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Carlos Alcaraz fought to a 6-3, 2-6, 5-7, 6-1, 6-2 over Alexander Zverev to claim a first French Open title on Sunday which made him the youngest player to win grand slams on three different surfaces.

Alcaraz, 21, dropped five games in a row in losing the second and third set but allowed his opponent only three more games as he regrouped to triumph in 4 hours 19 minutes in a not always top class final with several swings of momentum.

The third seed Alcaraz capped a strong Paris run in the wake of a forearm injury, having beaten new world number one Jannik Sinner in the semi-finals, also in five sets.

Prince of clay Alcaraz had previously won the hard court US Open in 2022 and the Wimbledon grass court grand slam last year, and was promptly named “Prince of Clay” by the French Open after his latest success.

He followed a proud Spanish title tradition on the Roland Garros clay as his 14th overall career title made him emulate his coach Juan Carlos Ferreiro, record 14-time winner and clay king Rafael Nadal, Sergi Bruguera, Carlos Moya and others.

Zverev falls short again Olympic champion Zverev, 27, beat a not fully fit Nadal in the first round and reached the final for the first time after semi-final exits the previous three years, including with a season-ending ankle injury in 2022 against Nadal.

But the fourth seed from Germany fell short of a maiden grand slam title again, having previously lost the 2020 US Open decider against Dominic Thiem from two sets up.

“I used to watch this tournament on the TV and now I’m holding the trophy,” Alcaraz said after receiving the Coupe des Mousquetaires from living legend Bjorn Borg.

“My team have been incredible the last month. We were struggling a lot with the injury. Coming here and not practising too much on the court.”

He added in the direction of Zverev: “Unbelievable the level you are playing and the work you are putting in every day. Everything you have been through the last years in this court. I’m pretty sure you will win Slams and this tournament very, very soon so keep going.”

Zverev said: “Congratulations Carlos. Third Grand Slam, 21-years-old, it’s incredible. You’ve won three different ones, you are already a hall-of-famer, you have won so much and you’re only 21. An incredible player and not the last time you are going to win this.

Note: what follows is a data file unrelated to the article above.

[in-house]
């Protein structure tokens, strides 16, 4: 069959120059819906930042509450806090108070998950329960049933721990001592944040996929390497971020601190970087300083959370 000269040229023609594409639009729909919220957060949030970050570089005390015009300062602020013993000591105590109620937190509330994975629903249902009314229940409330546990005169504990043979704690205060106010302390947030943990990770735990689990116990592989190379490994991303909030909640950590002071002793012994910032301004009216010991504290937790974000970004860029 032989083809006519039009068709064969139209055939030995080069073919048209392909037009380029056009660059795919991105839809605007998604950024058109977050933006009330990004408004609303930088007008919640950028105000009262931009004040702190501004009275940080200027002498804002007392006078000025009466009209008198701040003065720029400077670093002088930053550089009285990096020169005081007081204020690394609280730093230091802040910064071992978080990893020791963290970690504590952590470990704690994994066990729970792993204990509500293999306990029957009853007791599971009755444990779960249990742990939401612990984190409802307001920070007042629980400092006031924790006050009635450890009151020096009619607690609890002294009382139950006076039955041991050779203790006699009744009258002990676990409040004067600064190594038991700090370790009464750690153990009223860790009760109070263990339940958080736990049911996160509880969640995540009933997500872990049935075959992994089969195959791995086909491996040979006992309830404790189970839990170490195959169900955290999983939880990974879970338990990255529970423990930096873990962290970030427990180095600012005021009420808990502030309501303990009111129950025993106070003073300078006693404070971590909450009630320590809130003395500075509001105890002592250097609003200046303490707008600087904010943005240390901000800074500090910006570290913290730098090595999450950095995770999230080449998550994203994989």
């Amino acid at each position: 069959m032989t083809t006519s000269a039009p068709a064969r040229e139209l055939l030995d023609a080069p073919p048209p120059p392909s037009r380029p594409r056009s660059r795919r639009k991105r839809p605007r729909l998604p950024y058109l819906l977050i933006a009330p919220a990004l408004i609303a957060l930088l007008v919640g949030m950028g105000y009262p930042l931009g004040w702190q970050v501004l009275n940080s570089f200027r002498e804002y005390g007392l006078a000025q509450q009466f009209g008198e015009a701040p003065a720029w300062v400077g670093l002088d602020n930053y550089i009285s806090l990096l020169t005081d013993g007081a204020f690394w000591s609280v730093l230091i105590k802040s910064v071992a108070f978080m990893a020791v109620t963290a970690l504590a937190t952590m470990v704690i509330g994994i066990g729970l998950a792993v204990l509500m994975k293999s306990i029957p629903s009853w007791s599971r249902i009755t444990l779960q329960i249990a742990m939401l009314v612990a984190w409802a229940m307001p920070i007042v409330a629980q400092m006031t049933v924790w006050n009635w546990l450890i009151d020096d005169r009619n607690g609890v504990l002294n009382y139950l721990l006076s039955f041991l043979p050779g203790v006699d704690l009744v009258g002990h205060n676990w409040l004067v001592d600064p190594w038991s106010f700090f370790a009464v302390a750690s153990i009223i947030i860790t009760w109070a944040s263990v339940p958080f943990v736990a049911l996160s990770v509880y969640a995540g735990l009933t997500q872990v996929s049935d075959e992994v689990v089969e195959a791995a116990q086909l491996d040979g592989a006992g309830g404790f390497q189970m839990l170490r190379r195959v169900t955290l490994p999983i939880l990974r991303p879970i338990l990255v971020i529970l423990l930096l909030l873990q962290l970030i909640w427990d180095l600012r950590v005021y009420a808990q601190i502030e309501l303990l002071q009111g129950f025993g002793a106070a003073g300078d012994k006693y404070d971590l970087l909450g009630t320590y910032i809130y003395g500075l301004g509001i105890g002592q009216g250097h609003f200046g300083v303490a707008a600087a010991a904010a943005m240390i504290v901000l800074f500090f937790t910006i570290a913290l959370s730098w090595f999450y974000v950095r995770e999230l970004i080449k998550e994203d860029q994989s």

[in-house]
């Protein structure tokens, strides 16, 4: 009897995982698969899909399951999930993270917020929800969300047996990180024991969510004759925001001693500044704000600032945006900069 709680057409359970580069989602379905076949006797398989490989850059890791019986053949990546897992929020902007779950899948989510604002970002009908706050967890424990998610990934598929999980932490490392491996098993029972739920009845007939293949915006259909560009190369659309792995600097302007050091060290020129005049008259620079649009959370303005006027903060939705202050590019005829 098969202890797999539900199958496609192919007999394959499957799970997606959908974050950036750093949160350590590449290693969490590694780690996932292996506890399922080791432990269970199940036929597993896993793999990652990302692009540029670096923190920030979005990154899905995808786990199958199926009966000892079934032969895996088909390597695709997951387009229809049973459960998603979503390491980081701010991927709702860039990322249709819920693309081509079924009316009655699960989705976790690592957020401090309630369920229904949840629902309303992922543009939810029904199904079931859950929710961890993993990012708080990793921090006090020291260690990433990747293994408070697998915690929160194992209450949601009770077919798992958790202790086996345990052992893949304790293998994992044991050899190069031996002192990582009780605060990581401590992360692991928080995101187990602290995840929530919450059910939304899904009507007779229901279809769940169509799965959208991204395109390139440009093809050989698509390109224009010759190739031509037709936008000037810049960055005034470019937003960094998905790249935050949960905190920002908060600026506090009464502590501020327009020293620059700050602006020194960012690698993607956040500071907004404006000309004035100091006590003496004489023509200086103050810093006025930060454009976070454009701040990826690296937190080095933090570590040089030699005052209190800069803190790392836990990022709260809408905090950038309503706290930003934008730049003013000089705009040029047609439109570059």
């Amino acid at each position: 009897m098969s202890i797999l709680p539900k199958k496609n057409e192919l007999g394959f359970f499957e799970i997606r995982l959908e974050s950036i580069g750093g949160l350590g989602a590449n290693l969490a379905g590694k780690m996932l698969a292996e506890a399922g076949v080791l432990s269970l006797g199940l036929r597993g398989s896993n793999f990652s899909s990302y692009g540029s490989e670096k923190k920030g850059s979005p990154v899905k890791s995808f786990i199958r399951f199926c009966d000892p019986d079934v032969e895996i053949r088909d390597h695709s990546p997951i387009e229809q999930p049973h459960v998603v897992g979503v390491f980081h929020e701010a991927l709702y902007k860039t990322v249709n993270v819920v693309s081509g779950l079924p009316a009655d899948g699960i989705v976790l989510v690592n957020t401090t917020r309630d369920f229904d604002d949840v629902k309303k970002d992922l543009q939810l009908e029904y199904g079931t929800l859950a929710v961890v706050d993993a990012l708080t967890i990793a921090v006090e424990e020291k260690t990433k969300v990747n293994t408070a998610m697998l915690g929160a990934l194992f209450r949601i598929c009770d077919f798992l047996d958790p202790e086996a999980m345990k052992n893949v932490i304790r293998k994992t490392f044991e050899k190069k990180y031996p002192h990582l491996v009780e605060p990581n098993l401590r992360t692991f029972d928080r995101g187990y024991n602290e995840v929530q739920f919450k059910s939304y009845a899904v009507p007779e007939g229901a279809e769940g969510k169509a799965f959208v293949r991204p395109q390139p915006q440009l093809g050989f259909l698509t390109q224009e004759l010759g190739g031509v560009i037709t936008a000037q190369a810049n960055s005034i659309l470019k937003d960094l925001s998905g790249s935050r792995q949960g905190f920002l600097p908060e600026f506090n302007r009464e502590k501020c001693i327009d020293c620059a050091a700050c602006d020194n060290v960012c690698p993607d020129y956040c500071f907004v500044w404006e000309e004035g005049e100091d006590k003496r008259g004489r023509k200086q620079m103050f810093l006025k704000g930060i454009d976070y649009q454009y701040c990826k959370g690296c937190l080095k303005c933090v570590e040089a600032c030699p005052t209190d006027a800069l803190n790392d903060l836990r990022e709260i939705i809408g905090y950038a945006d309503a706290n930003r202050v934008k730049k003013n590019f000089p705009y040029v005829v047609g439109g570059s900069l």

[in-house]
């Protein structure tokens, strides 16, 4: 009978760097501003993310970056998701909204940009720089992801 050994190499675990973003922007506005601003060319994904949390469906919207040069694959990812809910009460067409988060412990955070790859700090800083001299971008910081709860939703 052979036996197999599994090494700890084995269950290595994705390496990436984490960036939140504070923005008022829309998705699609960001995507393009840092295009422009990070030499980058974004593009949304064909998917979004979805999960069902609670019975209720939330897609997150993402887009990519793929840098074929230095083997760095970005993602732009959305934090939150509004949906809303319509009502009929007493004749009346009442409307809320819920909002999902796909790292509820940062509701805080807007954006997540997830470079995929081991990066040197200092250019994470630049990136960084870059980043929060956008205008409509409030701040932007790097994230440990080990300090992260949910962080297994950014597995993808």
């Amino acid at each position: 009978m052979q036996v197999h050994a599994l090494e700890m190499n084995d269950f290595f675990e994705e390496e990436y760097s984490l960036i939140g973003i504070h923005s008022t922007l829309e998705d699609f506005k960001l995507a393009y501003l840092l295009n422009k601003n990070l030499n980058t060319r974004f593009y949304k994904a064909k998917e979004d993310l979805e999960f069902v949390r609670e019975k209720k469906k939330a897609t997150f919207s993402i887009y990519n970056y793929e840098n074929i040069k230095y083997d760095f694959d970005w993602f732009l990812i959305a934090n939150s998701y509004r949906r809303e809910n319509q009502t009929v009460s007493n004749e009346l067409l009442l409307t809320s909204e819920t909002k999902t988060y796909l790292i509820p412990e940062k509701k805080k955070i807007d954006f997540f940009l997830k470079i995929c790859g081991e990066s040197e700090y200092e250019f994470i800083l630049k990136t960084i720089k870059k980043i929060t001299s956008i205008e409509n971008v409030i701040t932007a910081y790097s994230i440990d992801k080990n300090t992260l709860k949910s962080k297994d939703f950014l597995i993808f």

“Thank you for not only last the two weeks but the long journey we had since the injury I had on this same court,” he told his team.

“We were close today, not enough but hopefully one day we will be able to hold this trophy together.”

The match between the two Roland Garros final debutants got off to a nervous start, with Zverev double faulting on the first two points en route to dropping serve in the opening game, and Alcarez then also failing to hold serve.

But Alcaraz soon took control, broke Zverev at love for 3-2 and wrapped up the set with a superb forehand cross-court winner four games later.

Zverev fights back strong The second set started with a 10-minute game in which Alcaraz saved three break points. Zverev continued to battle, and was awarded with five unanswered games from 2-1 down to levelling the sets against a now rattled opponent with a hold at love.

Zverev did also not drop a point on serve on the next two occasions before Alcaraz broke out of nowhere at love to go 4-2 up and made it 5-2 after saving three break points.

However, the set was far from over because Zverev forced another momentum change, again claiming five games in a row to go 2-1 sets up as Alcaraz piled up the errors and lamented the court condition as well.

But, having been in the same situation 48 hours earlier against Sinner, Alcaraz was well-prepared and stormed to a double-break 4-0 lead, and, after a medical time-up for what appeared a left thigh problem, got over the line to force a deciding fifth set.

Alcaraz drew first blood there with a break for 2-1, and survived four break points in the next game. Zverev appealed in vain against a second serve ruled in by the umpire after originally been called out by the linesperson, with the Hawkeye technology not used at the tournament but shown on Eurosport confirming the ball on second break point was out.

Zverev had come from two breaks down in the fifth in the third round against Tallon Griekspoor but another break point came and went in the sixth game before he dropped serve at love to lift Alcaraz 5-2 up.

And there was no way back for the German as Alcaraz comfortably served out the match to win on first match point, forcing Zverev to a final error.

“Congratulations Carlos for this immense victory!!!! Big!!!! Very happy for your successes!!! Vamos!” Nadal said on X, formerly Twitter.

Paolini loses again

Earlier, Jasmine Paolini left the French Open empty-handed as she also lost her second final, in the women’s doubles with Sara Errani on Sunday, 7-6 (7-5), 6-3, against US Open champion Coco Gauff and Czech player Katerina Siniakova.

Paolini had lost her first Grand Slam singles final on Saturday, 6-2, 6-1 against world number one Iga Swiatek.

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